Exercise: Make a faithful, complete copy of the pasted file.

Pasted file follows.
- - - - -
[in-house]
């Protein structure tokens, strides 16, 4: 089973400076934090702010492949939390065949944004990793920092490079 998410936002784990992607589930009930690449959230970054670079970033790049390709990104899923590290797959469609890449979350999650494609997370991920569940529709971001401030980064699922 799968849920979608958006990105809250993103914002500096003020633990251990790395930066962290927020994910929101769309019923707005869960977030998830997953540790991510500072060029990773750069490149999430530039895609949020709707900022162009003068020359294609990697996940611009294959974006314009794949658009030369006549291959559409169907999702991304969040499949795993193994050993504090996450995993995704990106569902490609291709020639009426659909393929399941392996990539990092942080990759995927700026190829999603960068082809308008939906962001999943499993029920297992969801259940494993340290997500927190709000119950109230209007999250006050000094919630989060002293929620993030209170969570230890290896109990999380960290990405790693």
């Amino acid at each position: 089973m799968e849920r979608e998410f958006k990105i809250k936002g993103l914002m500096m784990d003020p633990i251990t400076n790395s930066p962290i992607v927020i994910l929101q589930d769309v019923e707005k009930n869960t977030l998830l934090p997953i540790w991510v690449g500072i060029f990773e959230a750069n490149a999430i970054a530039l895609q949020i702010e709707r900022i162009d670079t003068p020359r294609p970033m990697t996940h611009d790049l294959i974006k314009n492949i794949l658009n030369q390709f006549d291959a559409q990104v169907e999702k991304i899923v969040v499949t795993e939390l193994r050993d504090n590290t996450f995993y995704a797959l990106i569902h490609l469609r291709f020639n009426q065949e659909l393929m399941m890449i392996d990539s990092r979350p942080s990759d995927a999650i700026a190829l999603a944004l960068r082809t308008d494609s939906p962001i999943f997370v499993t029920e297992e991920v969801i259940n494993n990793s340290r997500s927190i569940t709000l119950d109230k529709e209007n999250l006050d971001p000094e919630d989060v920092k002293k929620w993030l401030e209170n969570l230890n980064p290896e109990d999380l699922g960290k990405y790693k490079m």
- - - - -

[in-house]
């Protein structure tokens, strides 16, 4: 089973400076934090702010492949939390065949944004990793920092490079 998410936002784990992607589930009930690449959230970054670079970033790049390709990104899923590290797959469609890449979350999650494609997370991920569940529709971001401030980064699922 799968849920979608958006990105809250993103914002500096003020633990251990790395930066962290927020994910929101769309019923707005869960977030998830997953540790991510500072060029990773750069490149999430530039895609949020709707900022162009003068020359294609990697996940611009294959974006314009794949658009030369006549291959559409169907999702991304969040499949795993193994050993504090996450995993995704990106569902490609291709020639009426659909393929399941392996990539990092942080990759995927700026190829999603960068082809308008939906962001999943499993029920297992969801259940494993340290997500927190709000119950109230209007999250006050000094919630989060002293929620993030209170969570230890290896109990999380960290990405790693």
């Amino acid at each position: 089973m799968e849920r979608e998410f958006k990105i809250k936002g993103l914002m500096m784990d003020p633990i251990t400076n790395s930066p962290i992607v927020i994910l929101q589930d769309v019923e707005k009930n869960t977030l998830l934090p997953i540790w991510v690449g500072i060029f990773e959230a750069n490149a999430i970054a530039l895609q949020i702010e709707r900022i162009d670079t003068p020359r294609p970033m990697t996940h611009d790049l294959i974006k314009n492949i794949l658009n030369q390709f006549d291959a559409q990104v169907e999702k991304i899923v969040v499949t795993e939390l193994r050993d504090n590290t996450f995993y995704a797959l990106i569902h490609l469609r291709f020639n009426q065949e659909l393929m399941m890449i392996d990539s990092r979350p942080s990759d995927a999650i700026a190829l999603a944004l960068r082809t308008d494609s939906p962001i999943f997370v499993t029920e297992e991920v969801i259940n494993n990793s340290r997500s927190i569940t709000l119950d109230k529709e209007n999250l006050d971001p000094e919630d989060v920092k002293k929620w993030l401030e209170n969570l230890n980064p290896e109990d999380l699922g960290k990405y790693k490079m």